82. GOD’S OWN COUNTRY – 10. Alleppey to Kollam

We leave Alleppey and move southwards to Kollam. We don’t intend staying in Kollam town but still would like to be as close as possible to Ashtamudi lake and the inland waterways.  We need to do a couple of other places along this long road and it might take another halt before Ashtamudi. When in Kerala one has to be prepared for a lot of things including a lot of confusion.


The road from Alappuzha ( Alleppey)  down south is narrow as most Kerala roads are. The traffic is horrible. The bus drivers appear to be trained to reduce the population of the state. I have somehow survived to write this post.

On the way we see this Shiva temple where the Lord has been provided with State of Art lightning for making Him visible at night.


The temple is modest but has a sizable along the highway.


The first major attraction we go to see on this stretch of the coastal highway is the Krishnapuram Palace at Kayamkulam. This 18th century palace built by the Travancore Kings and is a miniature replica of Padmanabhapuram Palace and now doubled up as a Museum.


Krishnapuram Palace

The palace is well-maintained but the same cannot be said about the exhibits of the Museum. The most famous of the exhibits is Kerala’s largest (154 Sq. ft.) mural painting ‘ Gajendra Moksham’


Gajendra Moksham, Mural painting.




 The Kayamkulam Double-edged Sword is also on display here.


Kayamkulam Double-edged Sword.

 If you are a philatelist with interest in ‘Indian States’, you would know what Travancore Anchal is.  Here is something very important representing the famous postal administration.


The simple beauty created by the Kerala’s woodworkers is here to see on a large-scale as in other palaces and temples.

5 Here is the place from where the King would descend to the pond for his bath. I find the gap a bit to narrow for a king to enter through unless he liked crawling.



We make a stopover at Ochiara as we find a fairly decent hotel on the highway from where we could visit of couple of other places and stop for the day. As a matter of caution TheBlueDrive after sunset.

After some rest, we start again late in the afternoon for Azheekal Beach which is close to the very complex Kollam-Kottapuram waterway.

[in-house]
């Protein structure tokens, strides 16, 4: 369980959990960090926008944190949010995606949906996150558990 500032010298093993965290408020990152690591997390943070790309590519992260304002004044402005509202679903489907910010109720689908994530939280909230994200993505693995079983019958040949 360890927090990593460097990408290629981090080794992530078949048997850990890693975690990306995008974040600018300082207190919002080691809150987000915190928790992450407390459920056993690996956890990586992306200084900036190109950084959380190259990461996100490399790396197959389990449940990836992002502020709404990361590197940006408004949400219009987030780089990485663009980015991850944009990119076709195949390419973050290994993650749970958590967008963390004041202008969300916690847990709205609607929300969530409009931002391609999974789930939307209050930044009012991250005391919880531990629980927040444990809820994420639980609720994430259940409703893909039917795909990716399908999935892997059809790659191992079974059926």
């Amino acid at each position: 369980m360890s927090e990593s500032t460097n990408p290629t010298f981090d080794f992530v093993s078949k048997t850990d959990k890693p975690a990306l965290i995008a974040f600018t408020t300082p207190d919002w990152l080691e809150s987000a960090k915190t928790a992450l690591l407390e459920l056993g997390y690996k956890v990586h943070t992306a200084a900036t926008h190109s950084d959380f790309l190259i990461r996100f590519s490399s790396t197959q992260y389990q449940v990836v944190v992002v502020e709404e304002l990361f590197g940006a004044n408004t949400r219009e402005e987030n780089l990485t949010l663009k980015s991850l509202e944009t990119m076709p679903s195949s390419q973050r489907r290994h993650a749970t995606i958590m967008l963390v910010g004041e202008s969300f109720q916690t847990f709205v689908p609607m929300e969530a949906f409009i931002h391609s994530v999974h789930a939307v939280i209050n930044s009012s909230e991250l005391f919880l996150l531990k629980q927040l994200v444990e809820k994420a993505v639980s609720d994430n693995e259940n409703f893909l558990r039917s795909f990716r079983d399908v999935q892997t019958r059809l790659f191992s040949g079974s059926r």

I meet here someone who could have been a long-time friend. No, we are not mutually intelligible but that is fine. Language is not a pre-requisite for conversation; in fact, it is a hindrance. Not understanding each others language prevents quarrels and fights.


They are constructing a bridge between Azheekal and Valiyazheekal which will help my friend.

Until the bridge is completed he has to take this boat across to his home at Valiyazheekal and pay Rs.10/- each time.


Azheekkal is an extremely busy fishing harbour. We stop at the bridge to take some pictures of the incoming boats at the end of the day.

And then reach the Para Brahma Temple at Ochiara at the end of the day to pray for our continued existence in spite of the driving techniques of Kerala bus drivers.

The next day is again spent in the maze of Kerala roads. We are looking for Kovilathal Lighthouse and are not able to get there. We decide to go to the Ashtamudi Lake at a place called Roomi’s Nest and explore the lake from there. This helped. Roomi’s Nest is owned and managed by a Gulf-returned entrepreneur by the name of Nizar Roomi. About this place and the Ashtamudi lake a little later, in the nest post. As of now, Nizar volunteers to take us to Kovilathal Lighthouse. We have spent quite some time to locate this place. For Nizar, it is not a problem. Nizar takes the driver’s seat- a first for TheBlueDrive. Kovilthal is an interesting place. The Lighthouse is right on the beach.

The views from the Kovilathal lighthouse are brilliant.



Roomy has been a professional photographer and want to try some on us from the top of the Lighthouse, despite the low light.



The compound of the Lighthouse has a colourful display of Whale-bones that they found nearby.


The sands of Kerala in this area  contain some Rare Earth elements which are strategically important minerals which can separated from the sands on the beach. And the beauty of it is that the sand left behind is very white as against the black sand before the separation process.


We also have a look at Kannakathu Devi temple before we retire for the day. This temple has a complex history which Nizar explained to me. On a certain festive day even males are required to dress like  woman to enter the temple.

Devotees who are desirous of having offspring offer replicas of cradles here to the goddess to help in the process. This is not the only place of this type in India. In this Blog we have already described another temple in Gujarat offering the same services.


Here, allow me to jump a bit ( about 12 Kms) and go to Kollam for a brief visit to a Lighthouse and a fort and then return and do a detailed tour of Ashtamudi lake.

The Lighthouse at Kollam is a major attraction. For one, it is close to the the sea and it allows visitors, and it has a lift. What else do you want?

The views from this Lighthouse are really good. It attracts a large number of visitors largely because it has a lift.


The city of Kollam can be fully viewed from here.

In this area, called Tangasseri , just before you reach the Lighthouse there is another important monument. In the year 1518 AD, 20 years after our friend VDG landed in India, the Portuguese built a fort here. This is known as St. Thomas Fort. It is is in bad shape but is being worked upon.Hope it comes back to life and survive.

In the next post we will take an interesting tour of Ashtamudi Lake.


Text by Suryakiran Naik

Pictures by Suryakiran Naik , Veena naik and one by Nizar Roomi.


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